Finally, as mentioned before, some people also want to use the network information obtained trough the network discovery software (and other tools such as packet analyzers) to also hack the network. This activity, which is no longer considered warxing, may allow the hacker significant advantages. Hacking protected networks may allow Piggybacking (Internet access) or using the network as a "zombie", meaning using the connection to hack other PCs/networks and letting someone else look like the bad guy. Also, instead of hacking it, hackers may also decide to jam the network. RF-jamming can be done trough RF generators (e.g. from HP, Anritsu) or Power signal generators (e.g. from Terabeam Wireless, Global Gadget or Tektronix). Jamming (as well as Queensland and DoS-attacks) offcourse does not usually provide any advantage for the hacker, and is often done for retribution purposes.

How-to documents

Practical how-to information is available from documents as "The Definitive Guide to Wireless WarXing" [ [http://www.waraxe.us/ftopict-44.html The definitive guide to wireless warxing (full document online)] ] , "WarDriving HOWTO, "Wireless LAN resources for Linux", "Official Wireless Howto" [ [http://www.wardriving.com/doc.php Other Usable documents] ] , etc. More info may be gathered from books as "Hacking Wireless Networks for Dummies", which have sections about wardriving.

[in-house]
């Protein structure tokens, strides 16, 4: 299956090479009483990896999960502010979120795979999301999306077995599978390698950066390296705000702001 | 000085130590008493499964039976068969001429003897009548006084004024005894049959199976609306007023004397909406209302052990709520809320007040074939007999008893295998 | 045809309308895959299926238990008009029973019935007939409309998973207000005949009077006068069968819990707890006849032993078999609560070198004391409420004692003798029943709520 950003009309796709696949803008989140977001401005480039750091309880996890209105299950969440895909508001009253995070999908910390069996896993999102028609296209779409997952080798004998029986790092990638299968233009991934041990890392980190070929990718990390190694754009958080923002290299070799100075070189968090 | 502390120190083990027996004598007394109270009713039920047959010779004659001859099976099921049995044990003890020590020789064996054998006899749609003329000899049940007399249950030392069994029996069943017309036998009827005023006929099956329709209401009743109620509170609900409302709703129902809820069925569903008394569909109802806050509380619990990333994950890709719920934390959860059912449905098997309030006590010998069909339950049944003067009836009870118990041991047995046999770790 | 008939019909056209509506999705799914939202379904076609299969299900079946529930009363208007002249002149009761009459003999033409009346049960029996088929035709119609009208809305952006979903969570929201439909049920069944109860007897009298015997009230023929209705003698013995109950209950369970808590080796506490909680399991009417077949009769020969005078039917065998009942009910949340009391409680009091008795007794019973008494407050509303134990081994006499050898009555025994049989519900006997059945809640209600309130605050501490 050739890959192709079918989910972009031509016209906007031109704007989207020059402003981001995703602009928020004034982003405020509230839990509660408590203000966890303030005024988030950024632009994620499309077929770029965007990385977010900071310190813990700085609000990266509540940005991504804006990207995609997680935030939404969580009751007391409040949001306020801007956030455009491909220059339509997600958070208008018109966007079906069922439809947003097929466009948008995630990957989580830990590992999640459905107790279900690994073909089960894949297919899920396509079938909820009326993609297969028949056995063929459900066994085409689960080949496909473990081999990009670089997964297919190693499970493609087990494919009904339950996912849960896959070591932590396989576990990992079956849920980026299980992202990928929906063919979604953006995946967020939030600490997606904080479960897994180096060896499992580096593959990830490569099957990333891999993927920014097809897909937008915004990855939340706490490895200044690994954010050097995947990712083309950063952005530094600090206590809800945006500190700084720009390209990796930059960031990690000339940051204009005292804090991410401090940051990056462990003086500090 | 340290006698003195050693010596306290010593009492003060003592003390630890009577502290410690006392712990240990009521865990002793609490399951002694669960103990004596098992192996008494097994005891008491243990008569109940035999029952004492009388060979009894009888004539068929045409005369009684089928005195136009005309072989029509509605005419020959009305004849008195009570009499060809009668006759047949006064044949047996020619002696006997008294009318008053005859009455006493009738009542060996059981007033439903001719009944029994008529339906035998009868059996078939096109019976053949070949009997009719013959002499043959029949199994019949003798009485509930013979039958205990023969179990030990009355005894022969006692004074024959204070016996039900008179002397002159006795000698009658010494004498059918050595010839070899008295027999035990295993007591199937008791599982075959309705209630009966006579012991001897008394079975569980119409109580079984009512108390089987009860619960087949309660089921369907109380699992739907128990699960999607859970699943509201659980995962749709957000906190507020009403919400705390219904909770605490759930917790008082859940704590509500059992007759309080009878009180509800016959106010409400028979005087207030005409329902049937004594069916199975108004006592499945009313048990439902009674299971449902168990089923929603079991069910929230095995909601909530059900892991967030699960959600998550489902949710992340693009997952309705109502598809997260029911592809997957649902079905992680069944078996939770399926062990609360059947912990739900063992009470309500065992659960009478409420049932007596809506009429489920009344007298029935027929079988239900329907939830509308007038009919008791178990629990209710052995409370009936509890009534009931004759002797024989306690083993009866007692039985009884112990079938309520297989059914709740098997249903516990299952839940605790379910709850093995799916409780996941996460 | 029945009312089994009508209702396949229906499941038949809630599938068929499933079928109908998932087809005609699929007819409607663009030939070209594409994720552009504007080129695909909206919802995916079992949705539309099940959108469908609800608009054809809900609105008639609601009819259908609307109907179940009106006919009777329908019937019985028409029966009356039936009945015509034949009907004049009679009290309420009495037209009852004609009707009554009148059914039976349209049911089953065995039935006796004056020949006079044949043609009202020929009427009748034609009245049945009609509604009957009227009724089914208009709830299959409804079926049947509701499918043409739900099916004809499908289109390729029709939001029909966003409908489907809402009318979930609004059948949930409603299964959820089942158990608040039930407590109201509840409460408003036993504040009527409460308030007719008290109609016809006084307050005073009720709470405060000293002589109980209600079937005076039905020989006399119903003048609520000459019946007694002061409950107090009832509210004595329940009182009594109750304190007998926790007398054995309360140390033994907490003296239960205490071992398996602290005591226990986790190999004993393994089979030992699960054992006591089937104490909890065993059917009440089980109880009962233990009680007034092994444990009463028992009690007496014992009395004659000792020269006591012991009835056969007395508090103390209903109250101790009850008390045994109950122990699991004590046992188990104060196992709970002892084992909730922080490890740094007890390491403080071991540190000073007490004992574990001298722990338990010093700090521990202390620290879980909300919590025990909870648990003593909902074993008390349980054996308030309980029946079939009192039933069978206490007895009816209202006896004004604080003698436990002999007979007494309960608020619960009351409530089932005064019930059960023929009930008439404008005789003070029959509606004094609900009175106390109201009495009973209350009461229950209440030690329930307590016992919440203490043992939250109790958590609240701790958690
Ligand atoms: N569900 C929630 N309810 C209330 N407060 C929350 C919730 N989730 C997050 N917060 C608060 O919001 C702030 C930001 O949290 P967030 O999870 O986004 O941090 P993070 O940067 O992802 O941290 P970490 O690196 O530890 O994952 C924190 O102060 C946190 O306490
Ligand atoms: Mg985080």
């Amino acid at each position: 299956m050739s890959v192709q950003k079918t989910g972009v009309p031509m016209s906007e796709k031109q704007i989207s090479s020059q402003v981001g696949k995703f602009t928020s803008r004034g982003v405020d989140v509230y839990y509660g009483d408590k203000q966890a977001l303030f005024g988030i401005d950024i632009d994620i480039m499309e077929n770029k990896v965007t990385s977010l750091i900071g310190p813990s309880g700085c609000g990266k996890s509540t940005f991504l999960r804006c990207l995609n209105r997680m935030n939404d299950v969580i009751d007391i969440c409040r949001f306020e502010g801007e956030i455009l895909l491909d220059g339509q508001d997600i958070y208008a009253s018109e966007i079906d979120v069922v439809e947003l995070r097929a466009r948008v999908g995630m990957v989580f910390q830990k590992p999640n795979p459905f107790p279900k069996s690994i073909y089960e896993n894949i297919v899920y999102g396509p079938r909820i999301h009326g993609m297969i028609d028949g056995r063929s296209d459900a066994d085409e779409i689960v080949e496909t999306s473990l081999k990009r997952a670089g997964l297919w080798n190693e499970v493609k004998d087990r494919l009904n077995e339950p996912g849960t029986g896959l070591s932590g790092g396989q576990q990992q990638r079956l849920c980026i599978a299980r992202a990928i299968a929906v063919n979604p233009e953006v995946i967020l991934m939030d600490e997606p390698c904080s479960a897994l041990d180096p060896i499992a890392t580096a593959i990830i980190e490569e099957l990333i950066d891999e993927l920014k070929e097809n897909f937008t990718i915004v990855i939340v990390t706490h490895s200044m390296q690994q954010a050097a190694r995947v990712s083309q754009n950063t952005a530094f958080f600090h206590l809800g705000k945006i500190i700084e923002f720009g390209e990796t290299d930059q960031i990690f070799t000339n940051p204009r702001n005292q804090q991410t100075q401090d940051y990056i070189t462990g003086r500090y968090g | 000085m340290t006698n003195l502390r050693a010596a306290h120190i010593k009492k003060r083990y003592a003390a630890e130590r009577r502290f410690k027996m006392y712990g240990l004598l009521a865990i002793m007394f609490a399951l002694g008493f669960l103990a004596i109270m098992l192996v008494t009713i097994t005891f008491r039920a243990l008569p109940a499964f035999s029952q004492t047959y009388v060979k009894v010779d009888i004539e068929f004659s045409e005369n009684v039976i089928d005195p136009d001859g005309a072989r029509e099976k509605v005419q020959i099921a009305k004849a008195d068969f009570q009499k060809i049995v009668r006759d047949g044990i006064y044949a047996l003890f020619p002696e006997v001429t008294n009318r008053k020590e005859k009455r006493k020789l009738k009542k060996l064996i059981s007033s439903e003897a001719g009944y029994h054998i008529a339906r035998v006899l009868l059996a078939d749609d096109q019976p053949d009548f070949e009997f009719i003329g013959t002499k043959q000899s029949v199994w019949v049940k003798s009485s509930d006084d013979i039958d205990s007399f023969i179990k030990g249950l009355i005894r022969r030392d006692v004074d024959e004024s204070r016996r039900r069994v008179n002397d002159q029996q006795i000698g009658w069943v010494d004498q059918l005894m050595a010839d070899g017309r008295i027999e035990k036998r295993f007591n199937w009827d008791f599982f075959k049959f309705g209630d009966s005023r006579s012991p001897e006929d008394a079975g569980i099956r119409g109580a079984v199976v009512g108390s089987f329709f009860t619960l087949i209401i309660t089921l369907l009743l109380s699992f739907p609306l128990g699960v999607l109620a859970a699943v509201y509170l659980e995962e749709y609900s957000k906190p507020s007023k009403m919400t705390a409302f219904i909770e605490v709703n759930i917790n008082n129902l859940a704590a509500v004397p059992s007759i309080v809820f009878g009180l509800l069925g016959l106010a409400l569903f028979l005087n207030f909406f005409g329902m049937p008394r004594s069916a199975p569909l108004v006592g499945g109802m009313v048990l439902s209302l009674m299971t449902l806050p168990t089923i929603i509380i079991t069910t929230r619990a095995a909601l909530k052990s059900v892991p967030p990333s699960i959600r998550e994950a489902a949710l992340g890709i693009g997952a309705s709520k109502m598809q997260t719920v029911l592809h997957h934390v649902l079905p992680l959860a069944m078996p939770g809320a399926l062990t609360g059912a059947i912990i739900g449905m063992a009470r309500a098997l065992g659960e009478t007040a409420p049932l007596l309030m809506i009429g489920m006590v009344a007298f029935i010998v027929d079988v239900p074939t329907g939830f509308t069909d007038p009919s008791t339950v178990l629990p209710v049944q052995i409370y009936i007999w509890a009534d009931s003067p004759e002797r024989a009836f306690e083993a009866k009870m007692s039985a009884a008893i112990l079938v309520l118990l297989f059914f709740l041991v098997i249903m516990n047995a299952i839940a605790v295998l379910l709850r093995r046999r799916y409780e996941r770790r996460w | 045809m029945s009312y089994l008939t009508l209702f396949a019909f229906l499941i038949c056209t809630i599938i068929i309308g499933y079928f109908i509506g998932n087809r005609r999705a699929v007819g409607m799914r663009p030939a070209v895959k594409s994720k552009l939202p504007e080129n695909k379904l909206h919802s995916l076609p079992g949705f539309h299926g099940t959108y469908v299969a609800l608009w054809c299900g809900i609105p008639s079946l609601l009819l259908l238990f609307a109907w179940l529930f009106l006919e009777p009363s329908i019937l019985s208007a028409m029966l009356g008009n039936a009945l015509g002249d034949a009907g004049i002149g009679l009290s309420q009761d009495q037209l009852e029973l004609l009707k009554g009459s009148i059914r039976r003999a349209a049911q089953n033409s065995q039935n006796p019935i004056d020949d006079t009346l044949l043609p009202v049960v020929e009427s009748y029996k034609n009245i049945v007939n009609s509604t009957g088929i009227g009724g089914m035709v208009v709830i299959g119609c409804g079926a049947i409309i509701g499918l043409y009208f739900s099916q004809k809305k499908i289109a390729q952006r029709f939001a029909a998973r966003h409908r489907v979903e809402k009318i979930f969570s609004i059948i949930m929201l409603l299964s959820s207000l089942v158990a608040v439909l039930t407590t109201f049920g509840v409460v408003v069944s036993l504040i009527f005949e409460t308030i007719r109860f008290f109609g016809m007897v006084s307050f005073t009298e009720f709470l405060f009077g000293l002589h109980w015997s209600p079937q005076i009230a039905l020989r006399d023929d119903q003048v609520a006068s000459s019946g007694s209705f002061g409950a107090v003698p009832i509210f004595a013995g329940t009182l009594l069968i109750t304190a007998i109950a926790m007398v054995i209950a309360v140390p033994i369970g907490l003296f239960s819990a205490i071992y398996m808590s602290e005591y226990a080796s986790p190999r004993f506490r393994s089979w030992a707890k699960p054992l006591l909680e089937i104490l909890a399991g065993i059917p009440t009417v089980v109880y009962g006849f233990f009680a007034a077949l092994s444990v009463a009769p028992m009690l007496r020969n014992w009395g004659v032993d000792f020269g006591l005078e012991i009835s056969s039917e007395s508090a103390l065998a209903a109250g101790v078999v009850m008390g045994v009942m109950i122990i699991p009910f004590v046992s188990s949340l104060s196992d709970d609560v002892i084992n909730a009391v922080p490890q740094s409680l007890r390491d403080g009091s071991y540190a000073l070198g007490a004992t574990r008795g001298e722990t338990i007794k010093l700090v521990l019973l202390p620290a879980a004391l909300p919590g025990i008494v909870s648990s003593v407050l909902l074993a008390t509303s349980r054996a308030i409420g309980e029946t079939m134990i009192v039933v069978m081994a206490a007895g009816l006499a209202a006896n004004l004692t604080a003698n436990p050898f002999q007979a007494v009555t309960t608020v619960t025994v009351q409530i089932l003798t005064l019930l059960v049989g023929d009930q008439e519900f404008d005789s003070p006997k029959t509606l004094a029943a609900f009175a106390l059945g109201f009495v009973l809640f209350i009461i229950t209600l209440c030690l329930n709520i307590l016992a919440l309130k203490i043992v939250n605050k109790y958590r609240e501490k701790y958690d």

Hardware used

Warxing computers are usually only focused on portability. However, as most people beginning with warxing may also decide to do more labour-intensive operations as analyzing the network, looking for vulnerabilities later-on, they often resort to a mix of portability as well as computing power. Portability is required as the device has to be physically moved from one place to another (to get in the range of the WLAN-networks) and allot of computing power is required if one wishes to crack WEP or alternatively (EAP/WPA) protected networks trough mere computing power. To detect the networks, ARM, MIPS or SH3-cpu powered PDAs such as the HP iPAQ, HP Jornada or Casio MIPS are often used due to their high portability. [Hacking Wireless Networks for Dummies] Small laptops (13.3-15.4 inch) are used for both mapping out as cracking the WLANs, finally for wardriving purposes only, some individuals have reverted to building their mini-tower PC's into their car.